Federación Nacional de Cafeteros

In order to compete more effectively, Colombian Farmers formed the Colombian Coffee Growers federation (FNC) in 1927. The FNC is one of the oldest and largest agricultural NGOs in the world. The FNC’s goal is to protect the interests of Colombian Farmers domestically and internationally through collective action, education, and research. In 1938 FNC created the National Coffee Research Center – Cenicafe. Cenicafe was founded to study coffee farming including production yields, harvesting and processing methods, and resulting quality in order to improve Colombian coffee. Today, Cenicafe is proving to be successful in producing new varieties of coffee that are more resistant to Coffee Leaf Rust which will make the Colombian coffee industry more robust.


The Typica variety is one of the oldest in central America and the world. It has very good cup quality potential, but is highly susceptible to leaf rust, and has low yields according to World Coffee Research. The caturra variety is the most commonly planted in Colombia. It is a bourbon mutation that was first discovered in Minas Gerais in Brazil. The plant size is small with good yield potential and good cup quality. Caturra is still susceptible to coffee leaf rust. The Colombia coffee cultivar became very popular after leaf rust devastated the harvest in 1983. Colombia is a Caturra-Timor hybrid. Further experimentation along the same lineage lead to the development of the Castillo cultivar. Castillo has good cup quality and is resistant to leaf rust.

Civil Unrest, Guerilla Warfare, and Impact

Coffee production in certain parts of the country has been difficult as a result of guerilla warfare in the later 20th century. In 1948, Jorge Eliécer Gaitán, a prominent liberal land reform champion, was assassinated in Bogata sparking protests and violence because of decades old divisions between liberals and conservatives. Land disputes occurred between wealthy haciendas and the peasant class where some peasants tried to colonize land and form independent communities. FARC was formed by rebels in the Southwest region of Cauca who fled to the mountains after theirs was raided by government authorities. As FARC recruited more members and spread their area of control, the farmers in these areas did not have adequate support from governmental institutions. Rebel colonization was having a negative impact on their businesses. Coca farming offered a solution as it was relatively easy to grow in this region, producing high yields with little fertilizers. Cartels also operated more easily in areas under FARC control, and they paid taxes or bribes to the guerilla groups. Farmers who did not switch to Coca and did not work with Cartels were left on their own and in sometimes dangerous circumstances.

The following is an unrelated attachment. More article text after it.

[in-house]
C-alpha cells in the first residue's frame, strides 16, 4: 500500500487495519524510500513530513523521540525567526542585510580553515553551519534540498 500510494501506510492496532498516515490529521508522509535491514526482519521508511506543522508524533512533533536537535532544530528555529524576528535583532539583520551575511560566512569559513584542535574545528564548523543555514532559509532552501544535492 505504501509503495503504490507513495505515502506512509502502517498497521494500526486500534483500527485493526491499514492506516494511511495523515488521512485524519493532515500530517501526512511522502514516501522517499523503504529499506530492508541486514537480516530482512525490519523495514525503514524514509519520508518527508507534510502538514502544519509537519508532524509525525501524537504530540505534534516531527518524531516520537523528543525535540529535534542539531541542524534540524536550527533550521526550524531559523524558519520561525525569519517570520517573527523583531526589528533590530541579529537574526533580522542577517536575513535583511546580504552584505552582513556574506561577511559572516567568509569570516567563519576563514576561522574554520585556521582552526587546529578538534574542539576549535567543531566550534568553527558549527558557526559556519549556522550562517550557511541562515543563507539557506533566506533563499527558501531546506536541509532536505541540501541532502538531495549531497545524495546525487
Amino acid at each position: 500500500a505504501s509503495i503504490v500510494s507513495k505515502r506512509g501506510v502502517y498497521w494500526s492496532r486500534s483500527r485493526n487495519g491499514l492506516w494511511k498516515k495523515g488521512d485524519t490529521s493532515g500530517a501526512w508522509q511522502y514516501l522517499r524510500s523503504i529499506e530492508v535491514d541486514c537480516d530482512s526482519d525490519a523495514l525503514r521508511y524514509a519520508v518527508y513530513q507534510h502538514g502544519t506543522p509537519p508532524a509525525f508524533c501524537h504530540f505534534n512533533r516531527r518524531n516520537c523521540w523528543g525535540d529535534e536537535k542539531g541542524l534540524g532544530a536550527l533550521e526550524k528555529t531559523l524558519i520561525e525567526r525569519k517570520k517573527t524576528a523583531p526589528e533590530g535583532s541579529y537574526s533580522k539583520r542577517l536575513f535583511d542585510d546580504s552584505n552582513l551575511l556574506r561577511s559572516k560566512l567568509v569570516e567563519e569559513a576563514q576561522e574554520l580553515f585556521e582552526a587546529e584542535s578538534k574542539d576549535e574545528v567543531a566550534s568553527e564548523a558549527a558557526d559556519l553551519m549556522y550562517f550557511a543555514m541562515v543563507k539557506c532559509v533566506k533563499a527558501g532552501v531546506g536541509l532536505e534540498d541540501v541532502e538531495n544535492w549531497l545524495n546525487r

In 2016 a peace deal was reached between FARC and the Colombian government that included weapons collection by the UN, electoral reforms, resettlement and matriculation programs, and land title reforms.

Parts of the agreement were meant to address the illicit drug trade that grew under FARC. The programs were designed to end coca production through crop subsidies and increased support from the government. Farmers who remove coca from their farms will receive, on average, $12,000 over two years and help with planning and growing the new crops, most commonly coffee. The removal of coca, especially older bushes, is extremely labor intensive and, in order to receive the subsidy, the process must be completed in 60 days. The switch to coffee is problematic as well when considering trees will take at least 3 years to mature and produce cherry. This will leave farmers without income for an entire year. The program has had success especially in areas where private companies have added additional support to farmers. Companies like Illy, Starbucks, McCafe, and others have signed long terms contracts with these farmers to incentivize the return to coffee farming and guarantee their income. At Royal NY, we have been working with new producers from Narino, Cauca, and other former FARC territories. Whenever possible, we feature these coffees as microlots and farmers receive a premium for their crop.

The peace with FARC will hopefully continue. The decrease in violence represents opportunity for growth of the Colombian coffee industry. There are areas that are now accessible to importers and other forms of external investment that were previously too dangerous to do business with. Supporting and developing these areas can help to further stabilize the region and increase the quality of the coffee that is being produced.

Patrick McKeown

Patrick began his coffee journey on Long Island at a small coffee bar and roasting at home. Since then he has been a barista, manager, and craft roaster in NYC.